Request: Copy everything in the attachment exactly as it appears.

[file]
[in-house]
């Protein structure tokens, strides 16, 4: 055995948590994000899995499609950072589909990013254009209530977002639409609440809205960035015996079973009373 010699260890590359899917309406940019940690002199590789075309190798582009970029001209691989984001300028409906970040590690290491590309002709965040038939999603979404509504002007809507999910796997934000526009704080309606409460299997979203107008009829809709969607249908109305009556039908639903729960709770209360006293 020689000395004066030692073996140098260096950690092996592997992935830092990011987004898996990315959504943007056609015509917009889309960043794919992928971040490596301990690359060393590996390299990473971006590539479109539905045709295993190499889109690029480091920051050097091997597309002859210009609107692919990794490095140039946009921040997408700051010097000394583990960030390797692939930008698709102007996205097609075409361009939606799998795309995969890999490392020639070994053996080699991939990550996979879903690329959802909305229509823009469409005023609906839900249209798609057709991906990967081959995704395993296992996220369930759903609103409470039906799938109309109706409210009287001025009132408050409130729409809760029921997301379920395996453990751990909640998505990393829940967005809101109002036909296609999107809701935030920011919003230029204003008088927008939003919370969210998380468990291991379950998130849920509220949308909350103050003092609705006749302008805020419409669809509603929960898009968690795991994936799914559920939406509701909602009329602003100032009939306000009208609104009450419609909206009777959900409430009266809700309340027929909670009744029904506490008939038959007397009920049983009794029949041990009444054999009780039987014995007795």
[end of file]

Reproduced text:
[in-house]
């Protein structure tokens, strides 16, 4: 055995948590994000899995499609950072589909990013254009209530977002639409609440809205960035015996079973009373 010699260890590359899917309406940019940690002199590789075309190798582009970029001209691989984001300028409906970040590690290491590309002709965040038939999603979404509504002007809507999910796997934000526009704080309606409460299997979203107008009829809709969607249908109305009556039908639903729960709770209360006293 020689000395004066030692073996140098260096950690092996592997992935830092990011987004898996990315959504943007056609015509917009889309960043794919992928971040490596301990690359060393590996390299990473971006590539479109539905045709295993190499889109690029480091920051050097091997597309002859210009609107692919990794490095140039946009921040997408700051010097000394583990960030390797692939930008698709102007996205097609075409361009939606799998795309995969890999490392020639070994053996080699991939990550996979879903690329959802909305229509823009469409005023609906839900249209798609057709991906990967081959995704395993296992996220369930759903609103409470039906799938109309109706409210009287001025009132408050409130729409809760029921997301379920395996453990751990909640998505990393829940967005809101109002036909296609999107809701935030920011919003230029204003008088927008939003919370969210998380468990291991379950998130849920509220949308909350103050003092609705006749302008805020419409669809509603929960898009968690795991994936799914559920939406509701909602009329602003100032009939306000009208609104009450419609909206009777959900409430009266809700309340027929909670009744029904506490008939038959007397009920049983009794029949041990009444054999009780039987014995007795």